The second 'turbine rotor 14 is loaded by'means of a second'but `much larger induction (eddy-current) .coil 40,

whichimposes a measurable load on they turbine 14. The power is dissipated in the coil circuit.v The load circuit vis sized so thatthe reactance is negligible for the .desired operating range. j In this instance, then,the'5powerload is directly proportional tothe square vof the voltage and a' since the voltage is .directlyproportional to the frequency and hence the rotorV speed, .the load power isV directly pro'- portional to the :square of the frequency, i.e., turbine power.Phl,=k`2(f14)2, where k2V is aicons'tant. l Y' g The exactequation for this type loadi f g device over`v a bine frequency h4, times a constantkz, then where k5 is ra constant., Y

l Operationy of the device ble, this'rotative speed is the `turbine runaway speed.

The-turbine 1'4r and coil 34, as a'unit, form the load speed signal generator with coil 34 being identical to coil 30. The turbine 14 and .coil 40 `form the load generator which imposes Aa' measurable power load .o n' rotor 14 V(the loadimposed by coil 34'y being negligible).l ySince this "power load is onlya` function of frequency and, hence,

only a function of rotor speed, the flow impinging on turvbine-14 r ':auses it to rotate ata speedA determined bythe Vmass rateof the flow andthe magnitude of the load.

' While the particular flow meter herein shown and depreferred embodiment of theinvention and that no limitations' are intended to the details of construction or design i hereinjshown other than as defined in the appended' claims.

very broadroperating range is a more-complexfequation,

but it is still only a function of frequency, i.e PhDs-3b( f1.1). Thus the applicableloading equation is contingent upon fthe desired operating range and the-desired accuracy with-l inY this range. It can beV proven that the general massflow rate equation'for the'meter of this invention is.' Y 1- 1where k3 and k4`areconstants. If the'turbinesxlland 14 L v What is claimed is:

1. A meterv for measuring comprising: l f' a casing fordirecting the flow of said uid; 1

a firstffree running-turbine'mounted in said casing for -rotationby incoming fluid;V v

av secon-d turbine rotatably, mounted a-ty a location in said' casingfspaced from' said 'first turbine means forloading. said secondv turbine vwith aload which is a known function ofthe rotative speed vofv said second turbine when' rotated by the fluid leaving said lfree running turbine; a.

the massflow rate of a uid VVflow' decoupling'means mounted in saidjcasing'intermediate to `said turbines. for `decoupling each-turbine from flow distortion'produced by the other tur- Vbine; v means for measuring thespeed ofeach of ksaid turbines;

and@ means responsive to said measuring rr'neans for obtaining theratio'of said 'speeds fromV which'the mass flow rate of saiduid can be derived. 2 .5Amass owmeter'comprising: n a casingl for directingfa'uid the mass ilow rate Aof which is tobe measured; afirstfr'ee running turbinemounted in rotation bysa-id fluid;l j a secondturbine separately mounted in said'casing ..forrotation' by uid leaving said frst turbine; means for placinga load upon -saidV second turbine v' whichV is a known Vfunction of the `speedof said secyond,turbine; s l '..vane means mountedinl said casingtintermediate said fturbine'sI for`decoupling each of said turbines from flow distortion Aproduced, by the other turbine;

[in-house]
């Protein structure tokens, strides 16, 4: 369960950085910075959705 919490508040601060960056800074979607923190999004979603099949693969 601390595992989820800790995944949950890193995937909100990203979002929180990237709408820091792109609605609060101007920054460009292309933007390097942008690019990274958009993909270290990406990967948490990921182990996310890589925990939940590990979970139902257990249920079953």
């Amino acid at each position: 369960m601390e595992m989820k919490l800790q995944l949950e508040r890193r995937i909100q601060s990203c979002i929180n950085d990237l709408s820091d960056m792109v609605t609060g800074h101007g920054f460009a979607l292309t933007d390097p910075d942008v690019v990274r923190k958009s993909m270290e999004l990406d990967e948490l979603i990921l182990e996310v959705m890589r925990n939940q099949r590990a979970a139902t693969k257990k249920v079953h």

said casing for first signalfl generating means responsive Y to. movement of saidzfirst'tu'rbine forlg'eneratinga'signalwhich is "1', second signal generating meansresp'onsive to movement are designed so that/c4 isgequal toene, andsincev turbine`- power Php, is also'proportional to the square of the"tur-i .l afunction'of the veloc'ty imparted to said rst tur- 5 bine' by said fluid;V Y

of saidfsecondturbine for generating asignal lwhich is a function of the velocity imparted to saidY second f y. turbineby said fl1.1id;and"5l Y @means responsive itofsaid firstl and secondv generating agence? means for obtaining the ratio of said signals from which the mass flow rate of said luid can be derived. 3. The low meter of claim 2 wherein rst magnetic means is secured to a peripheral portion of said rst turbine and said first signal generating means includes a second magnetic means -secured to said casing -in flux coupling relationship with said rst magnetic means. 4. The flow meter of claim 2 wherein first magnetic means is secured to a peripheral portion of lsaid second turbine and said second signal generating means includes a second magnetic means secured to said casing in llux coupling relationship with said first magnetic means.

' 5. The flow meter of claim 3 wherein second magnetic means is secured to a peripheral portion of said second turbine and said second signal generating means includes third and fourth magnetic means secured to said casing in uX coupling relationship with said second magnetic means.

6. The flow meter of claim 2 wherein said means for placing a load upon said second turbine comprises: